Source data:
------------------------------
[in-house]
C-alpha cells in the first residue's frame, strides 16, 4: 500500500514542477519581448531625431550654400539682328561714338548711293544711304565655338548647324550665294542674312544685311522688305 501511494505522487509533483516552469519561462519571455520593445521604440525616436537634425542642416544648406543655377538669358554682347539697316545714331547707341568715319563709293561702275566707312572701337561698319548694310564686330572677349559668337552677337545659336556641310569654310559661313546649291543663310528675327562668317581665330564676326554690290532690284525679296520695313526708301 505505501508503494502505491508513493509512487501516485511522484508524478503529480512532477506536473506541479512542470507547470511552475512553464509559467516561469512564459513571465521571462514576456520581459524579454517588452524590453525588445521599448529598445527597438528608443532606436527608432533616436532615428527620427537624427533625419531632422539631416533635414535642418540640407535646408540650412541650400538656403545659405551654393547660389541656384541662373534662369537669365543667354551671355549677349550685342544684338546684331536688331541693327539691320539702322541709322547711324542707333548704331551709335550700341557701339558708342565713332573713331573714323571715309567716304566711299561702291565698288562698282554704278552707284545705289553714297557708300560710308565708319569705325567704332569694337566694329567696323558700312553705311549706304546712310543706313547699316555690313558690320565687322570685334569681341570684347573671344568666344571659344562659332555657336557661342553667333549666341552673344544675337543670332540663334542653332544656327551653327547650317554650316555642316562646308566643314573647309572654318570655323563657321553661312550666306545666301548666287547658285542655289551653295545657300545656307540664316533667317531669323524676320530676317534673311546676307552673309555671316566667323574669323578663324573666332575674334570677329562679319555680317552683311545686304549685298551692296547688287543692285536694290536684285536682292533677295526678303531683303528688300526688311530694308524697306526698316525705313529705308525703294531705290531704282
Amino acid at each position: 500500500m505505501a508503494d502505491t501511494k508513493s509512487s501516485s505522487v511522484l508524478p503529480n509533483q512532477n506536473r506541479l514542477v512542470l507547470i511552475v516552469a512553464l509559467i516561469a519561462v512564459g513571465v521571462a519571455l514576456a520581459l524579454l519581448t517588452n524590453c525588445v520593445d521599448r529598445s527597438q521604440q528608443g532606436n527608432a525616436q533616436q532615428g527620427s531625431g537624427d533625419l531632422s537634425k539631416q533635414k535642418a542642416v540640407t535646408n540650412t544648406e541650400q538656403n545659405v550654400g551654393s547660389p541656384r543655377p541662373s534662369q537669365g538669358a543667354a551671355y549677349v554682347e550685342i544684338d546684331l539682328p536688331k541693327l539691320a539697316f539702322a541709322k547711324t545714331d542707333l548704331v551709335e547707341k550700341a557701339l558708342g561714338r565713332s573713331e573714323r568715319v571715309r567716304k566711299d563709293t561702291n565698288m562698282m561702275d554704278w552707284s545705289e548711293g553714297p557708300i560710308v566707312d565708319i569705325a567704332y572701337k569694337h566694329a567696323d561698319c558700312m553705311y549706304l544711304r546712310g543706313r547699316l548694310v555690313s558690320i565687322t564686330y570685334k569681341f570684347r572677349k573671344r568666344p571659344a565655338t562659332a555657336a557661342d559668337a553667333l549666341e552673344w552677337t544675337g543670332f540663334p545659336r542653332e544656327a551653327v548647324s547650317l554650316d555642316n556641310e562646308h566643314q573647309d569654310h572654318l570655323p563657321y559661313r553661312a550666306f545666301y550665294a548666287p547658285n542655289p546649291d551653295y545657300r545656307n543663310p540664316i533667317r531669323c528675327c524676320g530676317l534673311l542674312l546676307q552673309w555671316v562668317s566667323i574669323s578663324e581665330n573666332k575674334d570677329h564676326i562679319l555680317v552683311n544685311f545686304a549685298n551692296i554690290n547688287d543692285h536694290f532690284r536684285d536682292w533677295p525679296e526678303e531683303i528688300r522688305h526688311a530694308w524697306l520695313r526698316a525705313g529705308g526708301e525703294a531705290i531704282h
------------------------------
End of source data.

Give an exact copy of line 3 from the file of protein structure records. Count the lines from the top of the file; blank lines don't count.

Amino acid at each position: 500500500m505505501a508503494d502505491t501511494k508513493s509512487s501516485s505522487v511522484l508524478p503529480n509533483q512532477n506536473r506541479l514542477v512542470l507547470i511552475v516552469a512553464l509559467i516561469a519561462v512564459g513571465v521571462a519571455l514576456a520581459l524579454l519581448t517588452n524590453c525588445v520593445d521599448r529598445s527597438q521604440q528608443g532606436n527608432a525616436q533616436q532615428g527620427s531625431g537624427d533625419l531632422s537634425k539631416q533635414k535642418a542642416v540640407t535646408n540650412t544648406e541650400q538656403n545659405v550654400g551654393s547660389p541656384r543655377p541662373s534662369q537669365g538669358a543667354a551671355y549677349v554682347e550685342i544684338d546684331l539682328p536688331k541693327l539691320a539697316f539702322a541709322k547711324t545714331d542707333l548704331v551709335e547707341k550700341a557701339l558708342g561714338r565713332s573713331e573714323r568715319v571715309r567716304k566711299d563709293t561702291n565698288m562698282m561702275d554704278w552707284s545705289e548711293g553714297p557708300i560710308v566707312d565708319i569705325a567704332y572701337k569694337h566694329a567696323d561698319c558700312m553705311y549706304l544711304r546712310g543706313r547699316l548694310v555690313s558690320i565687322t564686330y570685334k569681341f570684347r572677349k573671344r568666344p571659344a565655338t562659332a555657336a557661342d559668337a553667333l549666341e552673344w552677337t544675337g543670332f540663334p545659336r542653332e544656327a551653327v548647324s547650317l554650316d555642316n556641310e562646308h566643314q573647309d569654310h572654318l570655323p563657321y559661313r553661312a550666306f545666301y550665294a548666287p547658285n542655289p546649291d551653295y545657300r545656307n543663310p540664316i533667317r531669323c528675327c524676320g530676317l534673311l542674312l546676307q552673309w555671316v562668317s566667323i574669323s578663324e581665330n573666332k575674334d570677329h564676326i562679319l555680317v552683311n544685311f545686304a549685298n551692296i554690290n547688287d543692285h536694290f532690284r536684285d536682292w533677295p525679296e526678303e531683303i528688300r522688305h526688311a530694308w524697306l520695313r526698316a525705313g529705308g526708301e525703294a531705290i531704282h